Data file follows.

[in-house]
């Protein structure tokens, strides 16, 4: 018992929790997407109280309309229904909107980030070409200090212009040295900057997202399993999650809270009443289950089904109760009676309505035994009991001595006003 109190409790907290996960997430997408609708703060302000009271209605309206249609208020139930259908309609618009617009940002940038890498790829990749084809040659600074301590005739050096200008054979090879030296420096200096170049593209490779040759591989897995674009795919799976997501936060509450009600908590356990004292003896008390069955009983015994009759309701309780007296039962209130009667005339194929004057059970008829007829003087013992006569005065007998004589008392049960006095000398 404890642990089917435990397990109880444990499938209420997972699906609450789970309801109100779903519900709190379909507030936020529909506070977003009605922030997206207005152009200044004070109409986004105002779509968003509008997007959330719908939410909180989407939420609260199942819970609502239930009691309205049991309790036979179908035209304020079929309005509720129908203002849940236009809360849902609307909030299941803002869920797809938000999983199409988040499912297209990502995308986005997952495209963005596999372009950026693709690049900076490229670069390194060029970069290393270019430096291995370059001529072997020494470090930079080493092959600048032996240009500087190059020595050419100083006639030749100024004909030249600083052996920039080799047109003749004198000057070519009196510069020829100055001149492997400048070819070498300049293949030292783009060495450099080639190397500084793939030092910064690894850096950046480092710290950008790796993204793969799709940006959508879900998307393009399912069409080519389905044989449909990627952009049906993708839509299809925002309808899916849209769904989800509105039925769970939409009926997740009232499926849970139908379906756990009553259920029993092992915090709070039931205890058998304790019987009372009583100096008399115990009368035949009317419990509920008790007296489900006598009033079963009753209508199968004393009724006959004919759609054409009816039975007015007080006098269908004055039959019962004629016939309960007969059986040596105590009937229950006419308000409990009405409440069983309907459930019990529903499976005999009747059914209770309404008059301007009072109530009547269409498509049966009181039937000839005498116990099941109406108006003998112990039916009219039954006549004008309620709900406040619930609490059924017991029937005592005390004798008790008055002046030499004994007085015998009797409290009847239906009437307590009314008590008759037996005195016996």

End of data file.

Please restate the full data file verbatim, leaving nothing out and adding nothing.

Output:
[in-house]
């Protein structure tokens, strides 16, 4: 018992929790997407109280309309229904909107980030070409200090212009040295900057997202399993999650809270009443289950089904109760009676309505035994009991001595006003 109190409790907290996960997430997408609708703060302000009271209605309206249609208020139930259908309609618009617009940002940038890498790829990749084809040659600074301590005739050096200008054979090879030296420096200096170049593209490779040759591989897995674009795919799976997501936060509450009600908590356990004292003896008390069955009983015994009759309701309780007296039962209130009667005339194929004057059970008829007829003087013992006569005065007998004589008392049960006095000398 404890642990089917435990397990109880444990499938209420997972699906609450789970309801109100779903519900709190379909507030936020529909506070977003009605922030997206207005152009200044004070109409986004105002779509968003509008997007959330719908939410909180989407939420609260199942819970609502239930009691309205049991309790036979179908035209304020079929309005509720129908203002849940236009809360849902609307909030299941803002869920797809938000999983199409988040499912297209990502995308986005997952495209963005596999372009950026693709690049900076490229670069390194060029970069290393270019430096291995370059001529072997020494470090930079080493092959600048032996240009500087190059020595050419100083006639030749100024004909030249600083052996920039080799047109003749004198000057070519009196510069020829100055001149492997400048070819070498300049293949030292783009060495450099080639190397500084793939030092910064690894850096950046480092710290950008790796993204793969799709940006959508879900998307393009399912069409080519389905044989449909990627952009049906993708839509299809925002309808899916849209769904989800509105039925769970939409009926997740009232499926849970139908379906756990009553259920029993092992915090709070039931205890058998304790019987009372009583100096008399115990009368035949009317419990509920008790007296489900006598009033079963009753209508199968004393009724006959004919759609054409009816039975007015007080006098269908004055039959019962004629016939309960007969059986040596105590009937229950006419308000409990009405409440069983309907459930019990529903499976005999009747059914209770309404008059301007009072109530009547269409498509049966009181039937000839005498116990099941109406108006003998112990039916009219039954006549004008309620709900406040619930609490059924017991029937005592005390004798008790008055002046030499004994007085015998009797409290009847239906009437307590009314008590008759037996005195016996």